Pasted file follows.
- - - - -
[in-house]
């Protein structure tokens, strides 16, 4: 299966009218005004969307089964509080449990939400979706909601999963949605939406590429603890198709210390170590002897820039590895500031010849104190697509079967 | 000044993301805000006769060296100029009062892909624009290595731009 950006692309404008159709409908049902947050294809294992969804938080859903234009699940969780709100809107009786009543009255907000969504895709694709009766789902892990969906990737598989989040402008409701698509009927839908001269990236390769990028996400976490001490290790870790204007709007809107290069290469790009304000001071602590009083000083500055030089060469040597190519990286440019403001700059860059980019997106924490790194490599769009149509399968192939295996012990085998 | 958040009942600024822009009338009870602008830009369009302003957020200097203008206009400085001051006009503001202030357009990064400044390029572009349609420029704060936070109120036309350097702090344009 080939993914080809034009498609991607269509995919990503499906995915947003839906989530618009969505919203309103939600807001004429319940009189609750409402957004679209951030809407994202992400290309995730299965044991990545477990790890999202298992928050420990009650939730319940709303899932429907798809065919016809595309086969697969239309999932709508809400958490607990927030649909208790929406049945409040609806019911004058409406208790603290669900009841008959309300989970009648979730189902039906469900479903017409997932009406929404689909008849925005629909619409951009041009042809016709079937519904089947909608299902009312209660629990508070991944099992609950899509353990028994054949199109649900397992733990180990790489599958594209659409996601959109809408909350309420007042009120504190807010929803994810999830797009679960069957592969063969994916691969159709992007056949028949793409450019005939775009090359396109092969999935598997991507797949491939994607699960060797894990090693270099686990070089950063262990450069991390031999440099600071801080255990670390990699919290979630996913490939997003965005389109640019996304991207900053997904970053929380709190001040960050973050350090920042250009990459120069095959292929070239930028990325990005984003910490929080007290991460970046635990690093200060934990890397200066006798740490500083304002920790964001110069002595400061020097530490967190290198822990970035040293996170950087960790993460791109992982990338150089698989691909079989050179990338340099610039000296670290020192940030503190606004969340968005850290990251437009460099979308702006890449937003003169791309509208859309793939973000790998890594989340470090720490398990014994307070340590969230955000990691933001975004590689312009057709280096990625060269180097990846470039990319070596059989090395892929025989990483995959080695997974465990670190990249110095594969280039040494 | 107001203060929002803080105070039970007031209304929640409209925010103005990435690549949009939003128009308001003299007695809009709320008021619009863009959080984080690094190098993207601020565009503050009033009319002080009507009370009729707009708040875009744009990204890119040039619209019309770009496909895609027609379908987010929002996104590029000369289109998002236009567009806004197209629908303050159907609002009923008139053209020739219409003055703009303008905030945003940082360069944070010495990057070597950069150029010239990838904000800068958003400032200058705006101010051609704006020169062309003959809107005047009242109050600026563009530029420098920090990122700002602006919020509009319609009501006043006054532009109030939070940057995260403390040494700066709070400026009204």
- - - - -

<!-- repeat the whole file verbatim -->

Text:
[in-house]
């Protein structure tokens, strides 16, 4: 299966009218005004969307089964509080449990939400979706909601999963949605939406590429603890198709210390170590002897820039590895500031010849104190697509079967 | 000044993301805000006769060296100029009062892909624009290595731009 950006692309404008159709409908049902947050294809294992969804938080859903234009699940969780709100809107009786009543009255907000969504895709694709009766789902892990969906990737598989989040402008409701698509009927839908001269990236390769990028996400976490001490290790870790204007709007809107290069290469790009304000001071602590009083000083500055030089060469040597190519990286440019403001700059860059980019997106924490790194490599769009149509399968192939295996012990085998 | 958040009942600024822009009338009870602008830009369009302003957020200097203008206009400085001051006009503001202030357009990064400044390029572009349609420029704060936070109120036309350097702090344009 080939993914080809034009498609991607269509995919990503499906995915947003839906989530618009969505919203309103939600807001004429319940009189609750409402957004679209951030809407994202992400290309995730299965044991990545477990790890999202298992928050420990009650939730319940709303899932429907798809065919016809595309086969697969239309999932709508809400958490607990927030649909208790929406049945409040609806019911004058409406208790603290669900009841008959309300989970009648979730189902039906469900479903017409997932009406929404689909008849925005629909619409951009041009042809016709079937519904089947909608299902009312209660629990508070991944099992609950899509353990028994054949199109649900397992733990180990790489599958594209659409996601959109809408909350309420007042009120504190807010929803994810999830797009679960069957592969063969994916691969159709992007056949028949793409450019005939775009090359396109092969999935598997991507797949491939994607699960060797894990090693270099686990070089950063262990450069991390031999440099600071801080255990670390990699919290979630996913490939997003965005389109640019996304991207900053997904970053929380709190001040960050973050350090920042250009990459120069095959292929070239930028990325990005984003910490929080007290991460970046635990690093200060934990890397200066006798740490500083304002920790964001110069002595400061020097530490967190290198822990970035040293996170950087960790993460791109992982990338150089698989691909079989050179990338340099610039000296670290020192940030503190606004969340968005850290990251437009460099979308702006890449937003003169791309509208859309793939973000790998890594989340470090720490398990014994307070340590969230955000990691933001975004590689312009057709280096990625060269180097990846470039990319070596059989090395892929025989990483995959080695997974465990670190990249110095594969280039040494 | 107001203060929002803080105070039970007031209304929640409209925010103005990435690549949009939003128009308001003299007695809009709320008021619009863009959080984080690094190098993207601020565009503050009033009319002080009507009370009729707009708040875009744009990204890119040039619209019309770009496909895609027609379908987010929002996104590029000369289109998002236009567009806004197209629908303050159907609002009923008139053209020739219409003055703009303008905030945003940082360069944070010495990057070597950069150029010239990838904000800068958003400032200058705006101010051609704006020169062309003959809107005047009242109050600026563009530029420098920090990122700002602006919020509009319609009501006043006054532009109030939070940057995260403390040494700066709070400026009204």